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3203 Southeast Woodstock Boulevard, Portland, Oregon 97202-8199
COVID-19, Climate Change, and Carework: Mesoamerican Diasporic Indigenous and Latino Communities in the Willamette Valley
Timothy Herrera's research explores carework at community gardens and analyzes the impacts of COVID-19, extreme wildfires, and climate change on the communities he collaborated with. His research in Lane County, Oregon with diverse Indigenous communities in diaspora from Mexico examines how people engage with their cultural foodways through community gardening and how communal agriculture is an important aspect of carework, self-care, and familial care. The field sites for this project span seven community garden sites located throughout the cities of Eugene and Springfield in Lane County, Oregon that are linked together through a local community-based organization. He considers how participation in community gardening can serve as a social, emotional, and health resource for families. Herrera analyzes the concept of carework in the individual, familial, and the community level and explains how suffering and care are interconnected. With research that has taken place both before and during the COVID-19 pandemic, Herrera demonstrates how care-giving practices forged through community gardening continues to have benefits through the pandemic.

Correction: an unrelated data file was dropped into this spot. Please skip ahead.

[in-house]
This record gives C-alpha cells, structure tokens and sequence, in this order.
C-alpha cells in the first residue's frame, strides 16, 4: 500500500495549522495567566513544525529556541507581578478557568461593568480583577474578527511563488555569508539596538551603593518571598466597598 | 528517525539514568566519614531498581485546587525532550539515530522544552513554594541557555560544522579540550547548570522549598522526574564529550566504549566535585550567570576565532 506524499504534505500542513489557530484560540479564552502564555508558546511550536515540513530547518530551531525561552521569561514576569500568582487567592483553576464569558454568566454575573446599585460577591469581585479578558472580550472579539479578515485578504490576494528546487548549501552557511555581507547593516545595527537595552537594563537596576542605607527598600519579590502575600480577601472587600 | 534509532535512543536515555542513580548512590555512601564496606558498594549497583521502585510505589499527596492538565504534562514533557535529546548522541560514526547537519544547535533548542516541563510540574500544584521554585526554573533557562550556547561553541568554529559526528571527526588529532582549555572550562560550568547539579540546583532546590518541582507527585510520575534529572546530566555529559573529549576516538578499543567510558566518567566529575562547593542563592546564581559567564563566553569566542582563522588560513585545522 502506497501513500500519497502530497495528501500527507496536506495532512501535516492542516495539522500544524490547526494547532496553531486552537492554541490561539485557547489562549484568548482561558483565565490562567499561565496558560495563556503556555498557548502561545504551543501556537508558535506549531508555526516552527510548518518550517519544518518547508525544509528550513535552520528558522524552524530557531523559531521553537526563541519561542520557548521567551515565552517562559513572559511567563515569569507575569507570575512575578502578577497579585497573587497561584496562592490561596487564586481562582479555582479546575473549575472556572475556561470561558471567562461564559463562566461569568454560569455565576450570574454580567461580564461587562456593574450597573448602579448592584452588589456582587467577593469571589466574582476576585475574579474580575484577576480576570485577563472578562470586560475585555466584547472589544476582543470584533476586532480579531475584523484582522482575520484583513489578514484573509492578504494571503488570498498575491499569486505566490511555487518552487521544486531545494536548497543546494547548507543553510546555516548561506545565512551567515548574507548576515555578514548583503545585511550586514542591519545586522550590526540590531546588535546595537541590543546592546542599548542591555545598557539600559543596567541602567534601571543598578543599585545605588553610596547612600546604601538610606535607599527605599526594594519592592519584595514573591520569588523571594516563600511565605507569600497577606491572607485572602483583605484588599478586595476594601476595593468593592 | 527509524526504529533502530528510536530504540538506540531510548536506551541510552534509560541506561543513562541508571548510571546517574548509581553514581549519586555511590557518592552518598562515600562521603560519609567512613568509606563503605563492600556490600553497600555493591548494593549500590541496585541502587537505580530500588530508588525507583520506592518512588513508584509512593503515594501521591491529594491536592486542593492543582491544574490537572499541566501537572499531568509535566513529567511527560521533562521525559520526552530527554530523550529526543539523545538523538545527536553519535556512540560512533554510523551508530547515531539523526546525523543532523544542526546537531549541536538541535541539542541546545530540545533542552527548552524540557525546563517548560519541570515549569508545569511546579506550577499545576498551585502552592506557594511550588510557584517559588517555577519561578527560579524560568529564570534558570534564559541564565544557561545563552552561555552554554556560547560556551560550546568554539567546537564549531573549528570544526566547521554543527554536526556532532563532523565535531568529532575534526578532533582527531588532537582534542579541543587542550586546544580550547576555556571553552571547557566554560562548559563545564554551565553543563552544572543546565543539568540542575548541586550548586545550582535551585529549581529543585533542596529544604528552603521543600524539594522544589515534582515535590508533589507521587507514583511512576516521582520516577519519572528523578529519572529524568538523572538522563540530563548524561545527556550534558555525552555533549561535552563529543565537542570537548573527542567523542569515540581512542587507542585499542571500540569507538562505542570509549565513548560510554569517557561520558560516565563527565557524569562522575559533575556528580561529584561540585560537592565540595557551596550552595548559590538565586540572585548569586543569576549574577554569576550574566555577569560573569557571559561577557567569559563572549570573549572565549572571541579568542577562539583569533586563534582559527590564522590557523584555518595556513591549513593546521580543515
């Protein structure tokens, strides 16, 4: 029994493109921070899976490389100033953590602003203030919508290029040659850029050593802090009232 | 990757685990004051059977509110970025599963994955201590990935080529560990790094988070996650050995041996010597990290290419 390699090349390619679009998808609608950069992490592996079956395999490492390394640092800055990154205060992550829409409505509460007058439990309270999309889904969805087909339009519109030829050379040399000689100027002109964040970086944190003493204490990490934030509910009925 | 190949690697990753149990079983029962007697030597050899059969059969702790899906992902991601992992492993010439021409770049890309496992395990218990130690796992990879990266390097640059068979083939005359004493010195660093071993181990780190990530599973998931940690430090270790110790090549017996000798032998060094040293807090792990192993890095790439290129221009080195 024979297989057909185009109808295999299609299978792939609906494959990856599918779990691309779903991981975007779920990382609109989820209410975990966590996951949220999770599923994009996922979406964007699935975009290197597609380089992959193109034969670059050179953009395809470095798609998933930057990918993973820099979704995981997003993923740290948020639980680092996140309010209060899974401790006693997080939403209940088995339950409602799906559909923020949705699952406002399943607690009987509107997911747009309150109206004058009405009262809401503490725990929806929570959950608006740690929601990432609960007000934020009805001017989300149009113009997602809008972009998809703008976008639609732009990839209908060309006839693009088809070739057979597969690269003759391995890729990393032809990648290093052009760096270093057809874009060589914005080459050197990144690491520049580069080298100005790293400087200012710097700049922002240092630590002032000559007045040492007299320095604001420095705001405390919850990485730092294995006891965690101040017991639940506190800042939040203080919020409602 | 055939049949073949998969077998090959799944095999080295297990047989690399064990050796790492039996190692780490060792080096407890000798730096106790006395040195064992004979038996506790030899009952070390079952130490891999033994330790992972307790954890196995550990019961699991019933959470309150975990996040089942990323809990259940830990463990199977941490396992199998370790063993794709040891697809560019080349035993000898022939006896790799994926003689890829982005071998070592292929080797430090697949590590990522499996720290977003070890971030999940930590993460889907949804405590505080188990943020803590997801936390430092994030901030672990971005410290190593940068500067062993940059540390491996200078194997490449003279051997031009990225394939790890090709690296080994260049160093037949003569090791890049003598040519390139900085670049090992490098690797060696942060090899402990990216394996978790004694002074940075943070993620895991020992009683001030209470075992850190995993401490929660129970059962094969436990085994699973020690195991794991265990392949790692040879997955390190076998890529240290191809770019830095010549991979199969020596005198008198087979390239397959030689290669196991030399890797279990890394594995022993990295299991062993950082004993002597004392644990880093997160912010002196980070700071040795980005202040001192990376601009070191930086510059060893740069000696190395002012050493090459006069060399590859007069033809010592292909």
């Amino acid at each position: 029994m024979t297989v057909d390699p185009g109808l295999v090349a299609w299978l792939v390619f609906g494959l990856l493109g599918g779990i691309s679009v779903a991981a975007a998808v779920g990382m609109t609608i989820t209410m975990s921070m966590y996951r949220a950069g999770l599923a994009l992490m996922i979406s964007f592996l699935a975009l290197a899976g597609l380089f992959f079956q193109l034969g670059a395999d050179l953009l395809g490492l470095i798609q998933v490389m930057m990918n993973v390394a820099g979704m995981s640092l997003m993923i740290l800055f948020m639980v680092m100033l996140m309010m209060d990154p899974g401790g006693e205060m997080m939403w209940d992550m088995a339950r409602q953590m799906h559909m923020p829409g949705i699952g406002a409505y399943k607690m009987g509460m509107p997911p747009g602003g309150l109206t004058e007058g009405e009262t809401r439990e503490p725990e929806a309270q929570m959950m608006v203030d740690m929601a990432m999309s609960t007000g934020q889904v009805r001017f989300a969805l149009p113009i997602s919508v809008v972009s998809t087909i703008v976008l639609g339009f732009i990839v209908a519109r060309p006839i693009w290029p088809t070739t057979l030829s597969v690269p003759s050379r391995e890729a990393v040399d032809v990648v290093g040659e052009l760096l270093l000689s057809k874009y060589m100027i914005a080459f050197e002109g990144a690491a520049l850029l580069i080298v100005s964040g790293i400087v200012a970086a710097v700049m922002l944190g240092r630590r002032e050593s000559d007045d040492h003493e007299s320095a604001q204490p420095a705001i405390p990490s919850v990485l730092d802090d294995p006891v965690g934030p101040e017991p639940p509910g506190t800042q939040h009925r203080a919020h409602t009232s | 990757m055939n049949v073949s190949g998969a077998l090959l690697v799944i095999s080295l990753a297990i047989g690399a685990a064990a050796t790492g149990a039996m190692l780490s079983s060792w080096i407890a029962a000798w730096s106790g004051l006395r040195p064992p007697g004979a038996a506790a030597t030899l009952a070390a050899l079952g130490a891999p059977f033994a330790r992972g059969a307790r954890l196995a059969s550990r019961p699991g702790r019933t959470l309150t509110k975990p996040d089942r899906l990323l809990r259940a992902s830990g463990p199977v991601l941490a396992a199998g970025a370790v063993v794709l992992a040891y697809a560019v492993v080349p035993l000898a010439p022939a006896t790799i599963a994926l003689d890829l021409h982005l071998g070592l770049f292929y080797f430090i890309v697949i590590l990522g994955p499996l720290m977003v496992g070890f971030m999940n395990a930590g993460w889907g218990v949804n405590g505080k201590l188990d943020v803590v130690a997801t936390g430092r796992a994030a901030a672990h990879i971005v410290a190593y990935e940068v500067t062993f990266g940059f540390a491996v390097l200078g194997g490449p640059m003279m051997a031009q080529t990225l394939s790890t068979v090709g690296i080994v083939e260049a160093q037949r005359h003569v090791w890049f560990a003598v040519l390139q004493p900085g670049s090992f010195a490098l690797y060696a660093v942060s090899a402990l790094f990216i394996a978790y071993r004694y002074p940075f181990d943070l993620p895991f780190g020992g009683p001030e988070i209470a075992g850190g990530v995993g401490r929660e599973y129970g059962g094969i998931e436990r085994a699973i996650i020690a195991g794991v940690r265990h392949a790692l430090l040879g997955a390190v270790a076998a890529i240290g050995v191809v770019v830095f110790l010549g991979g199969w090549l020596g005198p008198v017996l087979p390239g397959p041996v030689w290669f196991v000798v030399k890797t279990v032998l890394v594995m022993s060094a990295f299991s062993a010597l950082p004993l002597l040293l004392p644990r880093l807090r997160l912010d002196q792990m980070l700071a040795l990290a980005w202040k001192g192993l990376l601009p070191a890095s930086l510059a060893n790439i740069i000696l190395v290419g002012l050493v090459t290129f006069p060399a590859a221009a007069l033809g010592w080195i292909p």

Timothy Herrera is a cultural anthropologist (PhD University of Oregon, 2022). He is currently a pro tem instructor of anthropology at the University of Oregon and a program coordinator for the Oregon Folklife Network (OFN). He is currently working on coordinating the 2023 Oregon’s Traditional Arts Apprenticeship Program (TAAP) which is funded by the National Endowment for the Arts, the Oregon Arts Commission, the Oregon Historical Society, and the University of Oregon. Involved with the Oregon COVID-19 Farmworker Study, Timothy was interviewer and data analyst during phase I & II of the collaborative project and is involved in the planning of phase III. His most recent research examines the experiences of Latino communities and Mesoamerican Indigenous communities in diaspora in Oregon engaged in preserving traditional foodways and engaging in carework at community gardens.
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